This is not a defense of any of these systems; it is simply an acknowledgement of what exists. Fighting against reality is a losing battle, and we must often accept the constraints of the systems around us in order to live a full life. Pretending that a for-profit enterprise exists entirely for the public good is a fallacy. Believing that one is entitled to unlimited free services is absurd. The most important point in all of this is that you always have a choice: you can take the bus instead of drive, you can choose not to vote, you can live off the grid or choose to live outside, and you can host your own internet forum if you don’t like the options available to you.

There is nothing about our current situation that is new. For example, ever since torrenting became widespread, there has existed a subset of the population who believe that they deserve content and services for free. Granted, when peer-to-peer (P2P) services first gained traction for sharing media content such as movies and music, it was largely in response to bad-faith actions from media companies, such as overly restrictive Digital Rights Management (DRM). But for many people, it was (and continues to be) about nothing more than feeling entitled to free goods.

We live in a moment that expects and rewards outrage in public spaces, and I believe this explains a large part of the response to Reddit’s fee proposal. Abstaining from outrage culture takes a lot of energy, and I understand how easy it is to be swept up in big emotions. It’s times like these when I find it useful to take a breath and repeat my internet mantra a few times (we’re all just humans, doing our best in this difficult world. we’re all just humans…). We as humans are entitled to many things: safety, self-determination, clean air and water, shelter, nutritious food, respect from our fellow humans, healthcare, and so much more. One item that is notably absent from this list is free internet forums. In a time when serious personal liberties are being revoked, such as private medical care, perhaps our energy would be better served by paying attention to the things that matter.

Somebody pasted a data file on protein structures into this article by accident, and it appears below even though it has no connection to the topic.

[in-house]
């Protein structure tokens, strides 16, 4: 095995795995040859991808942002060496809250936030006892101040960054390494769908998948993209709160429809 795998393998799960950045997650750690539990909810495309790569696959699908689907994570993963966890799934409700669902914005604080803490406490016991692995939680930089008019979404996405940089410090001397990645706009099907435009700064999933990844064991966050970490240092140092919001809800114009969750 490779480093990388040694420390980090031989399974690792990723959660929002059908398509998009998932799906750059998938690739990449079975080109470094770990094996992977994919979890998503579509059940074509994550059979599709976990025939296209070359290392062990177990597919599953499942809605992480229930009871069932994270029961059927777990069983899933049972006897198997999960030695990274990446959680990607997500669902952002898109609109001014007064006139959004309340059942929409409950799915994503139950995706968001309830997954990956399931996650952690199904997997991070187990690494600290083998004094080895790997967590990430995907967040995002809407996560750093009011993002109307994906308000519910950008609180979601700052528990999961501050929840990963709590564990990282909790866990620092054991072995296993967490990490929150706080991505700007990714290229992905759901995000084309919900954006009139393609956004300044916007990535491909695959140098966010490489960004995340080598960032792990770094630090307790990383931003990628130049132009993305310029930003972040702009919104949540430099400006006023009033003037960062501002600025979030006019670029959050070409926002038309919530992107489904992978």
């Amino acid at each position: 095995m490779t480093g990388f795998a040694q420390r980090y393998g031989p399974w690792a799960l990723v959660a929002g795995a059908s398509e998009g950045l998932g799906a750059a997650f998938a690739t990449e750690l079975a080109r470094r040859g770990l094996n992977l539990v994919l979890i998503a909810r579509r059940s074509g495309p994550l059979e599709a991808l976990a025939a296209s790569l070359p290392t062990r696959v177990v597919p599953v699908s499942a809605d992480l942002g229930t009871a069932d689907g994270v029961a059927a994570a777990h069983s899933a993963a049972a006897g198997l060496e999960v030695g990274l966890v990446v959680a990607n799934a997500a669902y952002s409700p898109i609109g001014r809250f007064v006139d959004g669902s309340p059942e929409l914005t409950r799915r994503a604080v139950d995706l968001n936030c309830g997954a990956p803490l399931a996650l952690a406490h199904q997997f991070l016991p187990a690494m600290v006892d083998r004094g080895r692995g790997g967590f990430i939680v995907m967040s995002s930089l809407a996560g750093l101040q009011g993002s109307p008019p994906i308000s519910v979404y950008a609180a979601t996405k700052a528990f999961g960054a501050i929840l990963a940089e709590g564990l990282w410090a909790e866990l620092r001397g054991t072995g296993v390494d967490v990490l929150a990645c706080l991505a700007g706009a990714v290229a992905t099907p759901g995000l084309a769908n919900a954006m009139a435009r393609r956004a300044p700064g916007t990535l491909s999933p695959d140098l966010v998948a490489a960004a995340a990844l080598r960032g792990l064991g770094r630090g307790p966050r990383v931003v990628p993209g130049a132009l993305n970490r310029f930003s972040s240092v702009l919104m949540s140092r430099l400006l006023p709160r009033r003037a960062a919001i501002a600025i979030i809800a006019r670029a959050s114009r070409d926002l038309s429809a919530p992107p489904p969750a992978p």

Important clarifications, lest I be willfully misinterpretted

I’m not writing this to be a corporate pawn. My motivation in this post is a strong emotional reaction to the level of entitlement I witness on the internet around paying for services. People should complain less about free services online; also, tech companies should do better. Both of these truths can coexist.

  1. Allowing a company to set its own terms of service (including associated fees) does not give that company blanket permission to abuse its users. However, if a company is abusing its users, the users should feel a moral imperative to leave the service. Important exceptions include services where no equivalent competitor exists (I personally can’t think of an example of an online service with no competitor, but I’m sure they exist).
  2. Companies must be able to offer reasonable accommodations for all their users. For example, if a company’s native app does not meet accessibility standards, then clearly the community is entitled to an accessible alternative.
  3. Companies must not engage in “dark patterns” that hurt their users in unforeseeable ways. (When bad practices are hidden from observation, it hinders the user’s right to self-determination, e.g., by leaving a service which they deem unacceptable.) Examples include:
    • Selling or distributing user data
    • Preventing account closure or making the process unnecessarily difficult
    • Charging users without notice, and/or without offering a reasonable ability to refund the charge
  4. Companies that provide essential services must be held to an extremely high standard of service, above and beyond anything discussed in this post.
    • Reddit is not an essential service.


  1. If you use a service from a for-profit company, don’t be surprised when they charge for it.
  2. There are always alternatives available. If your disgust outweighs the benefits you receive from using a service, then simply stop. Nobody is forcing you to continue using any particular online service.